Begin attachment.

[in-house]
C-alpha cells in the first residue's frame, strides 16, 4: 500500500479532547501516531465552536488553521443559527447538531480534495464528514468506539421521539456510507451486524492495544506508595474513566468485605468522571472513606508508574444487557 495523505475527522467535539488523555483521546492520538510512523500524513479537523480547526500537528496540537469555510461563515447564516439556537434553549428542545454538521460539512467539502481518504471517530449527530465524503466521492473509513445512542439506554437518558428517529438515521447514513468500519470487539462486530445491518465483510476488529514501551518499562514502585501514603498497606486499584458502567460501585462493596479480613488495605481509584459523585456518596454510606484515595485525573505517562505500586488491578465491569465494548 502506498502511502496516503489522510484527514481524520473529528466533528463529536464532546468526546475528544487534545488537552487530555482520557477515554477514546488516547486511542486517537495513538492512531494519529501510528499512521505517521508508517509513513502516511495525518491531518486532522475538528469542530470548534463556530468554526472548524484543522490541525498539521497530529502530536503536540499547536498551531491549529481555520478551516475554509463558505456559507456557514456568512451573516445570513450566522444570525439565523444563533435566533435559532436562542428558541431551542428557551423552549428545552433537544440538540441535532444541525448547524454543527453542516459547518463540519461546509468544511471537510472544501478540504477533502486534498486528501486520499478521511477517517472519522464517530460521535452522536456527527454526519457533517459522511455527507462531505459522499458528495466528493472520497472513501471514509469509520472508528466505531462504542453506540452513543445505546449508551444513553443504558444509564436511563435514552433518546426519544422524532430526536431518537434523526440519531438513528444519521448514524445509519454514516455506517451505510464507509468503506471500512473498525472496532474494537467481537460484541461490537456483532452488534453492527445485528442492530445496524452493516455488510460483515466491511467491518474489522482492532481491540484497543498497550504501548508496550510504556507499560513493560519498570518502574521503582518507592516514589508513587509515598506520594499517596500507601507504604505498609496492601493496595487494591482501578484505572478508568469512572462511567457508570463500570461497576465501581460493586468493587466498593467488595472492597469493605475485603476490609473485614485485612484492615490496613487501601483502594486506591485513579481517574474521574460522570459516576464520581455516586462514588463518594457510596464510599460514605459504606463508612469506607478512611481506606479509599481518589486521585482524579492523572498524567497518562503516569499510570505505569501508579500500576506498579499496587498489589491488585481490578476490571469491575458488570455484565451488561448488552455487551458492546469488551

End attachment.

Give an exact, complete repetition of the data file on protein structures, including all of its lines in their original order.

[in-house]
C-alpha cells in the first residue's frame, strides 16, 4: 500500500479532547501516531465552536488553521443559527447538531480534495464528514468506539421521539456510507451486524492495544506508595474513566468485605468522571472513606508508574444487557 495523505475527522467535539488523555483521546492520538510512523500524513479537523480547526500537528496540537469555510461563515447564516439556537434553549428542545454538521460539512467539502481518504471517530449527530465524503466521492473509513445512542439506554437518558428517529438515521447514513468500519470487539462486530445491518465483510476488529514501551518499562514502585501514603498497606486499584458502567460501585462493596479480613488495605481509584459523585456518596454510606484515595485525573505517562505500586488491578465491569465494548 502506498502511502496516503489522510484527514481524520473529528466533528463529536464532546468526546475528544487534545488537552487530555482520557477515554477514546488516547486511542486517537495513538492512531494519529501510528499512521505517521508508517509513513502516511495525518491531518486532522475538528469542530470548534463556530468554526472548524484543522490541525498539521497530529502530536503536540499547536498551531491549529481555520478551516475554509463558505456559507456557514456568512451573516445570513450566522444570525439565523444563533435566533435559532436562542428558541431551542428557551423552549428545552433537544440538540441535532444541525448547524454543527453542516459547518463540519461546509468544511471537510472544501478540504477533502486534498486528501486520499478521511477517517472519522464517530460521535452522536456527527454526519457533517459522511455527507462531505459522499458528495466528493472520497472513501471514509469509520472508528466505531462504542453506540452513543445505546449508551444513553443504558444509564436511563435514552433518546426519544422524532430526536431518537434523526440519531438513528444519521448514524445509519454514516455506517451505510464507509468503506471500512473498525472496532474494537467481537460484541461490537456483532452488534453492527445485528442492530445496524452493516455488510460483515466491511467491518474489522482492532481491540484497543498497550504501548508496550510504556507499560513493560519498570518502574521503582518507592516514589508513587509515598506520594499517596500507601507504604505498609496492601493496595487494591482501578484505572478508568469512572462511567457508570463500570461497576465501581460493586468493587466498593467488595472492597469493605475485603476490609473485614485485612484492615490496613487501601483502594486506591485513579481517574474521574460522570459516576464520581455516586462514588463518594457510596464510599460514605459504606463508612469506607478512611481506606479509599481518589486521585482524579492523572498524567497518562503516569499510570505505569501508579500500576506498579499496587498489589491488585481490578476490571469491575458488570455484565451488561448488552455487551458492546469488551